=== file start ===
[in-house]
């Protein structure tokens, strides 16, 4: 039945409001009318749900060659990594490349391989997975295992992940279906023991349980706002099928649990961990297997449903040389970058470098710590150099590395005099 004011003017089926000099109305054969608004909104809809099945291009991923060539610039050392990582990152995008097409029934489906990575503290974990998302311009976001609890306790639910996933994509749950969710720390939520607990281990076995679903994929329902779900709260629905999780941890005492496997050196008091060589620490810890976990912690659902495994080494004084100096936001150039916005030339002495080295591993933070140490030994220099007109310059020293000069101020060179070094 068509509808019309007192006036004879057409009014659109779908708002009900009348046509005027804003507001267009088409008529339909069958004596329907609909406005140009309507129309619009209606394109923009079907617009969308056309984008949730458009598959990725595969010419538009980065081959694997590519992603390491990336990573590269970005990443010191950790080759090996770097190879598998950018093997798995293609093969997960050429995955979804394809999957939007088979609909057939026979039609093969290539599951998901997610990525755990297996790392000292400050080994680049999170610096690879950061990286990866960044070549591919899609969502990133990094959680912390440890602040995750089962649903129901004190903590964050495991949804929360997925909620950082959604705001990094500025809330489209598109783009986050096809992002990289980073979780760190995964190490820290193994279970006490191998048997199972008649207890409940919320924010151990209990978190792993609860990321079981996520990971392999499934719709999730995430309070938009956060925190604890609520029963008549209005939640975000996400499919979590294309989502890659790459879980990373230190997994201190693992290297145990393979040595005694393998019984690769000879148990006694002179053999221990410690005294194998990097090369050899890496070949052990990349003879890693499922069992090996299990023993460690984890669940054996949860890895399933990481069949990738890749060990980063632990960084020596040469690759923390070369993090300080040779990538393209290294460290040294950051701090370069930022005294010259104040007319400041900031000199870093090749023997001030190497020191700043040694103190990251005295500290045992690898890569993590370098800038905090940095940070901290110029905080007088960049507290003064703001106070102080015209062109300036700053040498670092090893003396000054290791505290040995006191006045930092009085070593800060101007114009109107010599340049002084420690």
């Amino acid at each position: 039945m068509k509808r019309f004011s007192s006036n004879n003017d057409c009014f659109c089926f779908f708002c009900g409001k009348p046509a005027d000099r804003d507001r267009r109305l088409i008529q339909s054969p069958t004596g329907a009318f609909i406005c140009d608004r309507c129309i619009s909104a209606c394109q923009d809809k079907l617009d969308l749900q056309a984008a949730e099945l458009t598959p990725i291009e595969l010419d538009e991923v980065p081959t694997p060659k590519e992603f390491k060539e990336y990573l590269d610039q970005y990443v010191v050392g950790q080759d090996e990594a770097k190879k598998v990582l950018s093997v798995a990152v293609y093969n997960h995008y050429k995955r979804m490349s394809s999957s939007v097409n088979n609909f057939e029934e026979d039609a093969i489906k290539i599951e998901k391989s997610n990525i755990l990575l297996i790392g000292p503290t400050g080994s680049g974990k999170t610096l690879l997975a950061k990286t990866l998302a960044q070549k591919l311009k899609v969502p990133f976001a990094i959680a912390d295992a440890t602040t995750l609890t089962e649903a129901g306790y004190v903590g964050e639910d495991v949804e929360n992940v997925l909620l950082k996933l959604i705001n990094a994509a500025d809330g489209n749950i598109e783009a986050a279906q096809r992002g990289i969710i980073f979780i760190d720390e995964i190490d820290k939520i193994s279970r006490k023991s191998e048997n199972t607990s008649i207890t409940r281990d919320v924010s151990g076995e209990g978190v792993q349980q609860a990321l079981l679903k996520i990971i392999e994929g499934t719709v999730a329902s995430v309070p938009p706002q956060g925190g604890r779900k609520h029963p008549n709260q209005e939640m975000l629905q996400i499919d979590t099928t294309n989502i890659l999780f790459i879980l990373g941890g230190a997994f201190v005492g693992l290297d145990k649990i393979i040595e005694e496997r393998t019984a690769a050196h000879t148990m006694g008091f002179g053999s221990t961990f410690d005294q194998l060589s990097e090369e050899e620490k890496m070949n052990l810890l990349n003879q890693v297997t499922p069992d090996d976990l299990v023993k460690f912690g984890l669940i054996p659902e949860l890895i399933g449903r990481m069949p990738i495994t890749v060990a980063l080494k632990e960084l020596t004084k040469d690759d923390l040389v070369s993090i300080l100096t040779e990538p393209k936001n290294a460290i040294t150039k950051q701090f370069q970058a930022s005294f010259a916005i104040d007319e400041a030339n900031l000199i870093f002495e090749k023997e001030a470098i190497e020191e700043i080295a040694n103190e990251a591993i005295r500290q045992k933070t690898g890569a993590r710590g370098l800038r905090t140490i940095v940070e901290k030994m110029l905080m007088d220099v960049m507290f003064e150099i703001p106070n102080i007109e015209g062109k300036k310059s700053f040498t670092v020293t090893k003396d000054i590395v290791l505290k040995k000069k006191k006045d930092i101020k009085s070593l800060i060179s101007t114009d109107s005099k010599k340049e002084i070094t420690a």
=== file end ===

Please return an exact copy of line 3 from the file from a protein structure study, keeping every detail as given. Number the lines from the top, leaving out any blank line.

């Amino acid at each position: 039945m068509k509808r019309f004011s007192s006036n004879n003017d057409c009014f659109c089926f779908f708002c009900g409001k009348p046509a005027d000099r804003d507001r267009r109305l088409i008529q339909s054969p069958t004596g329907a009318f609909i406005c140009d608004r309507c129309i619009s909104a209606c394109q923009d809809k079907l617009d969308l749900q056309a984008a949730e099945l458009t598959p990725i291009e595969l010419d538009e991923v980065p081959t694997p060659k590519e992603f390491k060539e990336y990573l590269d610039q970005y990443v010191v050392g950790q080759d090996e990594a770097k190879k598998v990582l950018s093997v798995a990152v293609y093969n997960h995008y050429k995955r979804m490349s394809s999957s939007v097409n088979n609909f057939e029934e026979d039609a093969i489906k290539i599951e998901k391989s997610n990525i755990l990575l297996i790392g000292p503290t400050g080994s680049g974990k999170t610096l690879l997975a950061k990286t990866l998302a960044q070549k591919l311009k899609v969502p990133f976001a990094i959680a912390d295992a440890t602040t995750l609890t089962e649903a129901g306790y004190v903590g964050e639910d495991v949804e929360n992940v997925l909620l950082k996933l959604i705001n990094a994509a500025d809330g489209n749950i598109e783009a986050a279906q096809r992002g990289i969710i980073f979780i760190d720390e995964i190490d820290k939520i193994s279970r006490k023991s191998e048997n199972t607990s008649i207890t409940r281990d919320v924010s151990g076995e209990g978190v792993q349980q609860a990321l079981l679903k996520i990971i392999e994929g499934t719709v999730a329902s995430v309070p938009p706002q956060g925190g604890r779900k609520h029963p008549n709260q209005e939640m975000l629905q996400i499919d979590t099928t294309n989502i890659l999780f790459i879980l990373g941890g230190a997994f201190v005492g693992l290297d145990k649990i393979i040595e005694e496997r393998t019984a690769a050196h000879t148990m006694g008091f002179g053999s221990t961990f410690d005294q194998l060589s990097e090369e050899e620490k890496m070949n052990l810890l990349n003879q890693v297997t499922p069992d090996d976990l299990v023993k460690f912690g984890l669940i054996p659902e949860l890895i399933g449903r990481m069949p990738i495994t890749v060990a980063l080494k632990e960084l020596t004084k040469d690759d923390l040389v070369s993090i300080l100096t040779e990538p393209k936001n290294a460290i040294t150039k950051q701090f370069q970058a930022s005294f010259a916005i104040d007319e400041a030339n900031l000199i870093f002495e090749k023997e001030a470098i190497e020191e700043i080295a040694n103190e990251a591993i005295r500290q045992k933070t690898g890569a993590r710590g370098l800038r905090t140490i940095v940070e901290k030994m110029l905080m007088d220099v960049m507290f003064e150099i703001p106070n102080i007109e015209g062109k300036k310059s700053f040498t670092v020293t090893k003396d000054i590395v290791l505290k040995k000069k006191k006045d930092i101020k009085s070593l800060i060179s101007t114009d109107s005099k010599k340049e002084i070094t420690a």